Is there a case to undertake population screening for diabetes in the UK? Introduction Diabetes has been known since at least 1552 B.C.E. (Canadian Diabetes Association, 2011), although modern insulin therapy, as required for Type 1 Diabetes, did not begin until 1922…
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Any of these could lead eventually to the need for extreme measures such as amputation as described by the Diabetes and Hormone Center for the Pacific (undated). These problems not only cause untold suffering, but of course are expensive in that long term care is required for sufferers of the many complications that can ensue, any or all of which might well have been prevented. Diabetes UK has for some years been asking for the establishment of an active screening programme which would identify those with Type 2 diabetes at an early stage, in order to ensure that the person involved receives the most appropriate future care.( June 2006) In 2010 the group estimated the number of undiagnosed cases within the United Kingdom to be 1 million or more. Type 1 Diabetes Type I Diabetes usually presents in young people, often in a quite abrupt way, with weight loss and attacks of hyperglycemia, possibly after a viral illness. The body stops producing insulin. The condition is relatively uncommon, covering only 10% of those with diabetes, and does not have a long latent stage, according to Norman (1997), so would not fit into a national screening programme. ...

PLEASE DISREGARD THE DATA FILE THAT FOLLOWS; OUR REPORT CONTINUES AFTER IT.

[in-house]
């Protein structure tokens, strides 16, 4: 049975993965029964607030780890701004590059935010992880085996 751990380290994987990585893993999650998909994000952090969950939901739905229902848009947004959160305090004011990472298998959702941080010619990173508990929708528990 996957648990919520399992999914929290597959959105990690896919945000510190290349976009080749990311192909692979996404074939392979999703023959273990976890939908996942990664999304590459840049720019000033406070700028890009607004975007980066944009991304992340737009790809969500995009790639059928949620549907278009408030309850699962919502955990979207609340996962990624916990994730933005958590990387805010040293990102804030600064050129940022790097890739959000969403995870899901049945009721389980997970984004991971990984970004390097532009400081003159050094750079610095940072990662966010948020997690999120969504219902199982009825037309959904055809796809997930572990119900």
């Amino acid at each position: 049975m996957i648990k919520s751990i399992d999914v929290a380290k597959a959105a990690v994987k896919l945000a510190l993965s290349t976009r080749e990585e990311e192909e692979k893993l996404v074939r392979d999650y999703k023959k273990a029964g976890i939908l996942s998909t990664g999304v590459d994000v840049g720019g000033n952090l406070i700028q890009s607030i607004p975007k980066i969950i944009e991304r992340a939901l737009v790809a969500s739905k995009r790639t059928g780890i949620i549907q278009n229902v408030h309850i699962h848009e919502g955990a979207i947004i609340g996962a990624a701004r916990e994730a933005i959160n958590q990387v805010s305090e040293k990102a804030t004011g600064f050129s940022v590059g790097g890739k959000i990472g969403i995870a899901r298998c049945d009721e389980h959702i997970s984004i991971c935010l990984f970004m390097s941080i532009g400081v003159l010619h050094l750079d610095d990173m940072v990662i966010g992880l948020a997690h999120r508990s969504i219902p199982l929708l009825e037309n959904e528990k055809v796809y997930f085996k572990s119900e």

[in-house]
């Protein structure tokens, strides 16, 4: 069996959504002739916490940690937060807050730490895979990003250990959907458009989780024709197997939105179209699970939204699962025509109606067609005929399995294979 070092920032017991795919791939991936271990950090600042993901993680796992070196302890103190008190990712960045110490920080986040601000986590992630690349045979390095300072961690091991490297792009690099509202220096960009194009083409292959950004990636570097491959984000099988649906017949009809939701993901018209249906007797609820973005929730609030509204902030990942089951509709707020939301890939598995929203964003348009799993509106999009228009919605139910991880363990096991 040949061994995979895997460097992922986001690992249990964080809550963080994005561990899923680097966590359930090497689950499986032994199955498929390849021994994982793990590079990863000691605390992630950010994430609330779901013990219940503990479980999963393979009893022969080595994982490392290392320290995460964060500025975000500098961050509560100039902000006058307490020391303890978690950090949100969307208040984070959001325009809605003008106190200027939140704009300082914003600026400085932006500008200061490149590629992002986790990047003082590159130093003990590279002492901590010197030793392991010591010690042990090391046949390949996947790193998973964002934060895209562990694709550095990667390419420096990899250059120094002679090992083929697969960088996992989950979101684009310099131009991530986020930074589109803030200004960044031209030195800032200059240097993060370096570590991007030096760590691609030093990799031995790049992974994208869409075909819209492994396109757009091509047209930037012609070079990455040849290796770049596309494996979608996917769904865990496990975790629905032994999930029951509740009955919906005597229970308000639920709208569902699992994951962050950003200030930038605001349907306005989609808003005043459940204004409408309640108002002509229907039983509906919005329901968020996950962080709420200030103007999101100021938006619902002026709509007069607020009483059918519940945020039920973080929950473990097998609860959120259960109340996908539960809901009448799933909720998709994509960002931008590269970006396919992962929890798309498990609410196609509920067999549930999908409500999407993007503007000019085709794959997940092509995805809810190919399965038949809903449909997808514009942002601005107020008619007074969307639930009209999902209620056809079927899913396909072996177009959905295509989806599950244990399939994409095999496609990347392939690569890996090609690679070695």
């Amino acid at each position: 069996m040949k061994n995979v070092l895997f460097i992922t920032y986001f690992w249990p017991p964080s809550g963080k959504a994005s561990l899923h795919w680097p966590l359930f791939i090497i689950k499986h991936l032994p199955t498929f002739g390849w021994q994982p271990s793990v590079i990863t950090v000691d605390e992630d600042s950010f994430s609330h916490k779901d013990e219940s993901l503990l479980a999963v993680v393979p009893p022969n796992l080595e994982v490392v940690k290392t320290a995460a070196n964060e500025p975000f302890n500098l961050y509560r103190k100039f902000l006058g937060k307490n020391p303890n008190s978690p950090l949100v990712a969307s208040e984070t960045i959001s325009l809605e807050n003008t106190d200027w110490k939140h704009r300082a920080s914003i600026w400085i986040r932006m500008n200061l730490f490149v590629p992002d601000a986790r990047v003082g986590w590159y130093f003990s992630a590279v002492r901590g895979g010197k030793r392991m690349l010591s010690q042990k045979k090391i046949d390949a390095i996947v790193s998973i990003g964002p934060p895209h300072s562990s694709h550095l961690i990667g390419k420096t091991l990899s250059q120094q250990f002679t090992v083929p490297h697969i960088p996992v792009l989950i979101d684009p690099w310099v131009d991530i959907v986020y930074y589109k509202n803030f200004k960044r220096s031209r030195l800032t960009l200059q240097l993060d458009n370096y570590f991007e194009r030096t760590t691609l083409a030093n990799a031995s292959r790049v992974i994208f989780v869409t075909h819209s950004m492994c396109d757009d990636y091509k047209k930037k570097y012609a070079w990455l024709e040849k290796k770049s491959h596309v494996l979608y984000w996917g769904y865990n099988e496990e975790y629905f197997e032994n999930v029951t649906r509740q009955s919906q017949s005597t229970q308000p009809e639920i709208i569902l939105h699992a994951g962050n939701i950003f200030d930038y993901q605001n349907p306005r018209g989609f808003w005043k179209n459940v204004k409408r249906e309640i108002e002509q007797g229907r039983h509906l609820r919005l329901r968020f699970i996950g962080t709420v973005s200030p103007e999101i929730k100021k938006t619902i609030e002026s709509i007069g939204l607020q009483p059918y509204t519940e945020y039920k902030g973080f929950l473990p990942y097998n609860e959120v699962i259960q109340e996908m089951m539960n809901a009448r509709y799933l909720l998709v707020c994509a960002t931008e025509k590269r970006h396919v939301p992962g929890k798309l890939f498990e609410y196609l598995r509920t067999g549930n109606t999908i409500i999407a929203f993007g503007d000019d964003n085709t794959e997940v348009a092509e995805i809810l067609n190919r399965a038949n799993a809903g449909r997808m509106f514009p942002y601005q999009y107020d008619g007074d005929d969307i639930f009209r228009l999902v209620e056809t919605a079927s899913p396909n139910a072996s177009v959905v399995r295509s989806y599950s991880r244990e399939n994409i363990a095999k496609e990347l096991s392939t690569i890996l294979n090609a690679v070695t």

It therefore makes sense to have a nationwide screening programme in place. However Engalou et al (2000) point out that screening a whole population is uneconomic due to low levels of diabetes in the general population. They suggest that screening sections of the population known to be prone to the condition, such as those with a close family history of the disease, would be an effective use of resources. In the general population this would mean aiming screening at obese older people, especially those with a close family history of diabetes , and including those with a BMI of 25-30kg/m2 and over. Diabetes UK ( 2006, page 4) give details of waist measurements in various racial types which require further investigation, as well as naming a number of associated conditions such as peripheral vascular disease. As Simmons and Voyle pointed out in 2003 particular racial groups world wide may be particularly vulnerable. The American Agency for Healthcare Research and Quality in 2001 found that diabetes was more prevalent in black people at 10.8%, whereas in the white population it was at the lower level of 6.2%. Asians in the UK have a high risk of developing the condition with the percentage running at 20% in those over 40. (Greenhalgh, 1997 ). In 2009 de Hert stated ( page 3) that diabetes is three times more prevalent in those with severe schizophrenia than in the general European population. Such people should therefore be screened for the condition, even if apparently symptomless. . In the United Kingdom Diabetes UK report (June 2006) that only 60% of the UK has definite programmes in place to identify diabetes at an early stage. Effective Screening According to a WHO paper (2003),
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